Equimolar mixtures of enantiomer pairs.

improved processing speeds in addition to lower power consumption than conventional, purely charge-driven, semiconductor devices48,49. Organic materials are of particular interest in spintronic devices: the small spin-orbit coupling of organic molecules greatly increases the spin relaxation time compared with typical heavy-atom doped inorganic semiconductors, thus allowing long-range spin transport50,51. By contrast, the small spin-orbit coupling of organic materials means that they cannot generally be used for spin injection, which instead requires the use of ferromagnetic electrodes51,52. However, an exciting new opportunity to use chiral organic molecules for the creation ofspin-polarized electrons without the use of magnets was established through the seminal work of Naaman and co-workers in 2011 (REFS 53-56) (FIG. 3A). In the chiral-induced spin selectivity (CISS) effect49,57,58, chiral molecules can achieve spin filtering more than two orders of magnitude larger than would be expected, equivalent to a pseudo-magnetic field of hundreds of Tesla53. Although several theoretical models for the CISS effect exist59-62, an intuitive explanation can be obtained by considering an electron moving in a chiral electrostatic potential, in which it experiences an effective magnetic field oriented along the propagation axis. Within the effective magnetic field, one electron spin is favoured, which lifts the degeneracy of the electron spin states. Thus, the CISS effect couples the linear momentum and the spin of the electron: if parallel spin in one direction is energetically favoured, travel in the opposite direction is favoured with antiparallel spin49,57 (FIG. 3A; opposite enantiomers of the spin filter result in opposite spins being favoured). Although most measurements of CISS have used DNA or peptides63,64, the viability of small molecules as CISS spin filters was demonstrated by Naaman, Lacour and co-workers65 using cationic helicenes. The potential applications for the CISS effect are far reaching; for example, the coupling of an electron's spin to its transport direction could eliminate backscattering and thus lead to dissipationless transport66,67. In addition, the CISS effect has been implied in biological processes68 and has been demonstrated in emerging technological applications, such as those outlined below.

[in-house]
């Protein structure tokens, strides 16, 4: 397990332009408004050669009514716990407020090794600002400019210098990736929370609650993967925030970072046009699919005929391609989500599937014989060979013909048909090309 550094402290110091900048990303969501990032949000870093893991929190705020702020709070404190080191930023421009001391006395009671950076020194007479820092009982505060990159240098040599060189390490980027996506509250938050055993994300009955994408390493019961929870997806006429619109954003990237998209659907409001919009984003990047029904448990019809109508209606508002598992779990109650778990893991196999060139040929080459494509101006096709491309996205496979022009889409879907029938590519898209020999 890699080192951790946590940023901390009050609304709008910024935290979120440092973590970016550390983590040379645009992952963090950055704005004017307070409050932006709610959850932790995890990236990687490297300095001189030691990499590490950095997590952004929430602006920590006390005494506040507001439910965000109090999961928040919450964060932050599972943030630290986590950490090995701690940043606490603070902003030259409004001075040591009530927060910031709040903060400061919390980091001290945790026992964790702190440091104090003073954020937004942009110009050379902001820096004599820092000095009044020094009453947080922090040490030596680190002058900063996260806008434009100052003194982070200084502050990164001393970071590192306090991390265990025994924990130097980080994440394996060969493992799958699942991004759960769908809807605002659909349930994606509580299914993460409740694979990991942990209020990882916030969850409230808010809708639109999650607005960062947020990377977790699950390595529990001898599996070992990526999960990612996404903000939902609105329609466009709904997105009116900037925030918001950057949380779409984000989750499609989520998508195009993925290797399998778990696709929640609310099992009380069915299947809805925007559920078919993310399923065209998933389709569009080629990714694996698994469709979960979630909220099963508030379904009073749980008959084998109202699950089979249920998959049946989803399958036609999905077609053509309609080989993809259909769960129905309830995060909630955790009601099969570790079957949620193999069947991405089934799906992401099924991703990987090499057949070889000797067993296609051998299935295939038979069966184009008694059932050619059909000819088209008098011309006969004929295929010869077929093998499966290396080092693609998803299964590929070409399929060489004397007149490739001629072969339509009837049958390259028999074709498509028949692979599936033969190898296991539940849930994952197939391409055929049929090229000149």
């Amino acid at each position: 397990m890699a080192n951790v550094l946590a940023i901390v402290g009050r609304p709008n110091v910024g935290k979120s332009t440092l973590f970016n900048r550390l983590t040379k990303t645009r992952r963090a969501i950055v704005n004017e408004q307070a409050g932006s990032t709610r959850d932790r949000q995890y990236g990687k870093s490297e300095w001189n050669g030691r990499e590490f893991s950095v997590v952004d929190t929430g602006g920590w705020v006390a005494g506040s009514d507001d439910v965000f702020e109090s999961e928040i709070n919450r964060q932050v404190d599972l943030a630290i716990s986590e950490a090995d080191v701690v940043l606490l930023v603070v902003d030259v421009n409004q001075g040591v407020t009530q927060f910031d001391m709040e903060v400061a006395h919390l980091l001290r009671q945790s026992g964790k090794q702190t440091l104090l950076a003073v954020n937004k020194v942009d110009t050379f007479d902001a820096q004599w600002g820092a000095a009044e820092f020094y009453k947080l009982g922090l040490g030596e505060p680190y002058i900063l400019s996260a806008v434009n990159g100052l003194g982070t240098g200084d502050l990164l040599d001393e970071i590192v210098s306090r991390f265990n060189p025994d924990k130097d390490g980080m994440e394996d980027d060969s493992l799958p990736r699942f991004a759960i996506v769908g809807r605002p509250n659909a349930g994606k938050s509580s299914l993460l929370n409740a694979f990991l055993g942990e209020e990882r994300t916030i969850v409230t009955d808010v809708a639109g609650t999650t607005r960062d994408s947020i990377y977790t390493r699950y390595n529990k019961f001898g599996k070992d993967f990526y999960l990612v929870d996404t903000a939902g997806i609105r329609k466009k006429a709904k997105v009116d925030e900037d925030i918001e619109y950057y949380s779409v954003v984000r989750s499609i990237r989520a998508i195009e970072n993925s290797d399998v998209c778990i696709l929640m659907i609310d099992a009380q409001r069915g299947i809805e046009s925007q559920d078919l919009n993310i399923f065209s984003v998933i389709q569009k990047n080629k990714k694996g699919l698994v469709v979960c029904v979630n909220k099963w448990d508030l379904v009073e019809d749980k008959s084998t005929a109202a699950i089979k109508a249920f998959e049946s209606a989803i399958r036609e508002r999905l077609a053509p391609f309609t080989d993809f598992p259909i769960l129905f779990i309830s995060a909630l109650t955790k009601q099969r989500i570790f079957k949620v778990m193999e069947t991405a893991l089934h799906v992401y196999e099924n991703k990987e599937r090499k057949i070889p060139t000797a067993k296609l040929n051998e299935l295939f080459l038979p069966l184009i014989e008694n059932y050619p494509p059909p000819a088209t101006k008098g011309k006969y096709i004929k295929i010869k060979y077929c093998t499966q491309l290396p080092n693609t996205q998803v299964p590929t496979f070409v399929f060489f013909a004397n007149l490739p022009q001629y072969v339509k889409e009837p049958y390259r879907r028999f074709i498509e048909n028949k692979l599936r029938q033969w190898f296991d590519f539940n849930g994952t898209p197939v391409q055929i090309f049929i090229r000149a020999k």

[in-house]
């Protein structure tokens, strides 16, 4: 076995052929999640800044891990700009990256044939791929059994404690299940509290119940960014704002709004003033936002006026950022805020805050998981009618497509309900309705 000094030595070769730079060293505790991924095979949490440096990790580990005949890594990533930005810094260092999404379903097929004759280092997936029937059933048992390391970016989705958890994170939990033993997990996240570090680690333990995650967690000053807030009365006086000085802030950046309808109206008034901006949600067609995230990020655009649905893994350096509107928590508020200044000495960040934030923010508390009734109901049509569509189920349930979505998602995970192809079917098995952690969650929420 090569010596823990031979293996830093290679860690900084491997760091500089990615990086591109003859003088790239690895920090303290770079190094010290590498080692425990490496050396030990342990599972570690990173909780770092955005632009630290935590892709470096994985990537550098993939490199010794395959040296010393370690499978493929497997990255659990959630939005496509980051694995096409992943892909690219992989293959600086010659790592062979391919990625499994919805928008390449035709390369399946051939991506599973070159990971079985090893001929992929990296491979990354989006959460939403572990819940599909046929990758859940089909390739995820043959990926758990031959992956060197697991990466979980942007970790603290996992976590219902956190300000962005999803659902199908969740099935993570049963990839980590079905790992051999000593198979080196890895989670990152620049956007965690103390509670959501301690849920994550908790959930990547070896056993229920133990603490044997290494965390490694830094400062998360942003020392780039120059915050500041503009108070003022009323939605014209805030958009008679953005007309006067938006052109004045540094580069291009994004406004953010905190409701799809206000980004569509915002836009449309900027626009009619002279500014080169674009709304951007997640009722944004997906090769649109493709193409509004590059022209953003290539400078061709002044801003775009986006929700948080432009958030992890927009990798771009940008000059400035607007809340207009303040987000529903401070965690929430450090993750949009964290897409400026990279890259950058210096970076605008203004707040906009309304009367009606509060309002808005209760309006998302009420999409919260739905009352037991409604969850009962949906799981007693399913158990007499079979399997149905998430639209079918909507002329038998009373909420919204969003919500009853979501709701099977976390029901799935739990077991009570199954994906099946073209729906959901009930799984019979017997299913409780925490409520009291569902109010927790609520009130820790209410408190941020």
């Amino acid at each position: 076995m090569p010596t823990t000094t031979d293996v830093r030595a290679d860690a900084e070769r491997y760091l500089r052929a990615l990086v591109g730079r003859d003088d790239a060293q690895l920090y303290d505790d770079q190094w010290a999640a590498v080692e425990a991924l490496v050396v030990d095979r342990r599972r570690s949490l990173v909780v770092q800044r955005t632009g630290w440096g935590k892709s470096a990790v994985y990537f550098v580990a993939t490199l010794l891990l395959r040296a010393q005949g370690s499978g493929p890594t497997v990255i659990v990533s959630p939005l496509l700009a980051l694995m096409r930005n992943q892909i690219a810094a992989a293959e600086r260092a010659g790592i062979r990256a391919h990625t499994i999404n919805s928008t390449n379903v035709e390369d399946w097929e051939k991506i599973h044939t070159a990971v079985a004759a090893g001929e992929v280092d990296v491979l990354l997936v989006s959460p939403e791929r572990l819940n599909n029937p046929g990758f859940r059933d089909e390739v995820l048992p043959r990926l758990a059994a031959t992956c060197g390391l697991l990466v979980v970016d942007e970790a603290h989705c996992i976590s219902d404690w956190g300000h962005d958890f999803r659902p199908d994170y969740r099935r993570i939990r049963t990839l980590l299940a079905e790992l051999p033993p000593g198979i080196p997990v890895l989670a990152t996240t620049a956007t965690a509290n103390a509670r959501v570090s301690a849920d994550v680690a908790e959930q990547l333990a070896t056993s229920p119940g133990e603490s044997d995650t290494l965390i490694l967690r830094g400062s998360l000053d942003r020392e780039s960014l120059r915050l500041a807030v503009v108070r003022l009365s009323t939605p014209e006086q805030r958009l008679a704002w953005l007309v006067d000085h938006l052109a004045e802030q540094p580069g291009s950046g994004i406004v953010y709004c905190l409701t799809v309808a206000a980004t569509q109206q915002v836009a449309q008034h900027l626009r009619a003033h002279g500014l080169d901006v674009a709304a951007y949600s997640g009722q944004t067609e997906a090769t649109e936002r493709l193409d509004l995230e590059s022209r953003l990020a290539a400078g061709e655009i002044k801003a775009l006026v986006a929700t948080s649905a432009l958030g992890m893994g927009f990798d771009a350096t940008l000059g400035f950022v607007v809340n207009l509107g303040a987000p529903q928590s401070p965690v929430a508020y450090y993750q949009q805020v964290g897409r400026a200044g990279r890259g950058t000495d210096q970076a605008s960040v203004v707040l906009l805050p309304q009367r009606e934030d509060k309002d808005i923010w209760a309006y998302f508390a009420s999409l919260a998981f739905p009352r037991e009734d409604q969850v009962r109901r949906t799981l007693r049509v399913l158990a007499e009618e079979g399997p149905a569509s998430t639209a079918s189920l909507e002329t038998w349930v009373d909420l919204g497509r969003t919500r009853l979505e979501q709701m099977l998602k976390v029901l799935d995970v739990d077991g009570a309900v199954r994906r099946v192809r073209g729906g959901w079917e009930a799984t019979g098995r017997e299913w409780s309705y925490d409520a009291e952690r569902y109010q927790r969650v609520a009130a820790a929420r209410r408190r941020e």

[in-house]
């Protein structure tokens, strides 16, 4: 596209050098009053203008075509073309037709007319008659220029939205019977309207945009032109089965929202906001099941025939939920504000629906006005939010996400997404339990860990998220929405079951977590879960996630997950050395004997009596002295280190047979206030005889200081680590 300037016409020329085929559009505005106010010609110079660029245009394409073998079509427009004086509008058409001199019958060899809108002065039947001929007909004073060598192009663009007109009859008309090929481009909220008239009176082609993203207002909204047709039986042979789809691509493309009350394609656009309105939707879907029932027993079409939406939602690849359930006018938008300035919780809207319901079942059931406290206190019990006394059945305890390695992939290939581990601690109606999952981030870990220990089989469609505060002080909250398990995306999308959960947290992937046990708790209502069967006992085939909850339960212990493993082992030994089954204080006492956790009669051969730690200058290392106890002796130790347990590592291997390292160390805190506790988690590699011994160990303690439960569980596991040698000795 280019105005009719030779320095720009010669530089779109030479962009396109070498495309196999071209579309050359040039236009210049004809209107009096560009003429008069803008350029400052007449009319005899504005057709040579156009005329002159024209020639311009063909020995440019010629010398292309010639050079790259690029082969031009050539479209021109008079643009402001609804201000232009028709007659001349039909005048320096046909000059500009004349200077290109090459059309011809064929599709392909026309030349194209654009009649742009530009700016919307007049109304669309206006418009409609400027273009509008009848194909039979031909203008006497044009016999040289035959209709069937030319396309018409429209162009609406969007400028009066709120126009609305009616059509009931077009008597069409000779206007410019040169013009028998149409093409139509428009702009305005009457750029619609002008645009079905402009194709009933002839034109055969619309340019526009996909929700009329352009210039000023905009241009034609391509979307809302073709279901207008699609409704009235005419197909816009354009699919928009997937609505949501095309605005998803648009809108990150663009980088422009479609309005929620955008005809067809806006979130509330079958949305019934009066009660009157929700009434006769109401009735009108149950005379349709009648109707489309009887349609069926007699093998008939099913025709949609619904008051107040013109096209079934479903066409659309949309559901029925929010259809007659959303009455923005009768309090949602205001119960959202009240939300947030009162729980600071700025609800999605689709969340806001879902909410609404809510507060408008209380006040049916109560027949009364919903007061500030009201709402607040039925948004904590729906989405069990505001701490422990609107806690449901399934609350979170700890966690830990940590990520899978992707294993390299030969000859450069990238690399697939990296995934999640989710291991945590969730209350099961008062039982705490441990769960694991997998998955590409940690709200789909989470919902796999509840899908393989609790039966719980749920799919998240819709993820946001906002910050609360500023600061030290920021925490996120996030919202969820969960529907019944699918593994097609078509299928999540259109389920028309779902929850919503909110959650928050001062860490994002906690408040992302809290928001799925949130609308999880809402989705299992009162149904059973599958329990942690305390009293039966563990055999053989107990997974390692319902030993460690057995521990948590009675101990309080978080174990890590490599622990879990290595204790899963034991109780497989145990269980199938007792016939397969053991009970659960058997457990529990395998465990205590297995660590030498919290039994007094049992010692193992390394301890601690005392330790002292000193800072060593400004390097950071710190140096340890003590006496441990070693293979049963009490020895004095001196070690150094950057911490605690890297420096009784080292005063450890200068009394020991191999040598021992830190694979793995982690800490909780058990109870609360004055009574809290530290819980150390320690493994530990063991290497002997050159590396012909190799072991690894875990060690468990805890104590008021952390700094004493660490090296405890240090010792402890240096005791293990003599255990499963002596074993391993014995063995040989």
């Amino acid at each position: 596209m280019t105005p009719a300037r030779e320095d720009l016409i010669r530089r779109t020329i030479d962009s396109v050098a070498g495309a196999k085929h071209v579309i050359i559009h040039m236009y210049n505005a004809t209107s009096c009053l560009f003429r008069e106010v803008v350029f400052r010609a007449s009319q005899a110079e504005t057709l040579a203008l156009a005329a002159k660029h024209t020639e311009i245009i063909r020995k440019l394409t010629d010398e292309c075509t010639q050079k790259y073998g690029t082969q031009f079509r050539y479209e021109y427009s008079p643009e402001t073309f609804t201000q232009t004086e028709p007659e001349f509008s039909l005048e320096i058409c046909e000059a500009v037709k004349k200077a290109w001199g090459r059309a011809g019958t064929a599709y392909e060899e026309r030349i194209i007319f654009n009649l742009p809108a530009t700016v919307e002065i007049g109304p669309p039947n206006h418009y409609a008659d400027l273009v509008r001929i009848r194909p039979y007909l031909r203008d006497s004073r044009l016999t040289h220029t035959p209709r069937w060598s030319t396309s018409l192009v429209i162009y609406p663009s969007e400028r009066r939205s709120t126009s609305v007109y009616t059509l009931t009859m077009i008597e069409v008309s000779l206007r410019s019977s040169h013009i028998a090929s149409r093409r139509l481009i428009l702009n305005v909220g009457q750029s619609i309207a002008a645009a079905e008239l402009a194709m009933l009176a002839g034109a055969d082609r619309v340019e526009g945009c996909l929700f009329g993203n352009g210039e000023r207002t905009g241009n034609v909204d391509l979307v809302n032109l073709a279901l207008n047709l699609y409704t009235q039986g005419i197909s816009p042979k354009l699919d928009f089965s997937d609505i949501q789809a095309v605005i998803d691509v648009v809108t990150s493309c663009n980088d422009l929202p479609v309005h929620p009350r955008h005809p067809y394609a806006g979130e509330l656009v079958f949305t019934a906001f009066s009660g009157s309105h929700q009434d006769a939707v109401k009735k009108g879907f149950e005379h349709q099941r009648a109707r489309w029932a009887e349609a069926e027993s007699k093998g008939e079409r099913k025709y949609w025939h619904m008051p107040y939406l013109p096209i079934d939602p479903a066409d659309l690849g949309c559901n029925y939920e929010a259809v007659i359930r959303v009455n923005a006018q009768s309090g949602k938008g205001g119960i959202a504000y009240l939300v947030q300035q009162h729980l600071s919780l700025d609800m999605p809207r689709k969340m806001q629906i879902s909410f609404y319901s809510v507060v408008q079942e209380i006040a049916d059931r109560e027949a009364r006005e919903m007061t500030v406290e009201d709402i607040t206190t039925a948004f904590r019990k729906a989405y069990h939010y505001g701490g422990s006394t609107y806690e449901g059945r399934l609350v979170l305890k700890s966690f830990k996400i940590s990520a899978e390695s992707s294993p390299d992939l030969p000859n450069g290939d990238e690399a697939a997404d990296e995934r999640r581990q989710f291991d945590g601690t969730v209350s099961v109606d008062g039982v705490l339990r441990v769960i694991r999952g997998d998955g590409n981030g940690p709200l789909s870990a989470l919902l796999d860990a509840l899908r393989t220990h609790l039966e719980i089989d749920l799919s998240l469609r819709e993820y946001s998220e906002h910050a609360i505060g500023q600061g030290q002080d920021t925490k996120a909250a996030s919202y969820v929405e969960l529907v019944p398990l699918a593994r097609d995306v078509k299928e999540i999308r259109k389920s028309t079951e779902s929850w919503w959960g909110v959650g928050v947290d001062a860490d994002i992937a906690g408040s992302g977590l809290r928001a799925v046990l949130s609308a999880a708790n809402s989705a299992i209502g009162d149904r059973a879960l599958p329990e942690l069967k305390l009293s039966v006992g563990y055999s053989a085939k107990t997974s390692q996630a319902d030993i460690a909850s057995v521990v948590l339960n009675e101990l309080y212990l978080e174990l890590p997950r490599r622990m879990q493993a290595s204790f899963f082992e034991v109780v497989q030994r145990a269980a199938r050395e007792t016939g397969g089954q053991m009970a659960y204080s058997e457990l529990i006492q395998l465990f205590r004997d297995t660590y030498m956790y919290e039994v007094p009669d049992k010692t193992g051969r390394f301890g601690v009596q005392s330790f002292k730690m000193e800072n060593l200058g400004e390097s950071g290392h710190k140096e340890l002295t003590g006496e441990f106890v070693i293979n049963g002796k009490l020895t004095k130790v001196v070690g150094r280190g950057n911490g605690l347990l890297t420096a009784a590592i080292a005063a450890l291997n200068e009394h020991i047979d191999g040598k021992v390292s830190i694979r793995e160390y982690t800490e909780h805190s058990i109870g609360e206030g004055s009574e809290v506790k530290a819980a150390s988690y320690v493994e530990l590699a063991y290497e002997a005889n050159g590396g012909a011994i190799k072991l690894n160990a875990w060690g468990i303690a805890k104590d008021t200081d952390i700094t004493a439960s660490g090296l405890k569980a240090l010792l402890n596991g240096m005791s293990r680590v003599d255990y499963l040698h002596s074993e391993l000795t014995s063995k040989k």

Paltiel and co-workers have reported several cases in which they successfully generated magnetization by exploiting the CISS effect. For example, current flowing through an a-helix L-polyalanine spin filter at low temperature was shown to generate magnetization in a nickel layer that was equivalent to the application of an external magnetic field of 0.4 T (REF. 69) (FIG. 3B). Importantly, at low temperatures and low voltages the magnetization was independent of the current direction: electrons flowing through the spin filter into the nickel layer are spin polarized parallel to the electron's velocity and thus increase the majority spin population. When the voltage is reversed, electrons travelling in the opposite direction — from nickel through the spin filter — can only pass through with an antiparallel alignment (FIG. 3A), thus depleting the minority spin state. The authors demonstrate a memory effect for the device and suggest that the use of two ports with spin filters of opposite chirality could also generate an XOR logic circuit: current flow through neither or both ports would result in a non-magnetic sample.

By contrast, current flow through exactly one port would result in magnetization.

Naaman and co-workers have illustrated that the CISS effect may also be applied to control the outcome of electrochemical reactions. The generation of hydrogen through water splitting could have vast importance for future energy storage applications and liquid fuel production. However, it is limited by the oxidation half reaction, which usually requires a significant overpotential to proceed, thus lowering the overall efficiency. Naaman and co-workers70 were able to show that control of the electron's spin alignment could reduce the overpotential in the photoelectrochemical oxidation of water: electrodes coated with achiral organic molecules displayed overpotentials of 0.5-0.7 V, whereas those coated with chiral molecules displayed overpotentials of only 0.0-0.2 V. The authors suggest that the overpotential could be lowered in two different ways. First, the spin-selection processes form the spin-aligned ground state, 3O2, rather than the higher-energy antiparallel spin state, 1O2. Second, the inefficient formation of the possible intermediate, hydrogen peroxide, can be avoided through spin control, as shown in a later study by Naaman, Meijer and co-workers71. For anodes coated with achiral semiconductors, the lack of spin control leads to the formation of •OH radicals that can recombine to form hydrogen peroxide (FIG. 3C, left). By contrast, chiral semiconductor coatings allow the selective removal of electrons with the same spin, which leads to spin-aligned •OH radicals that cannot recombine without spin flipping71 (FIG. 3C, right).

Chirality-dependent organization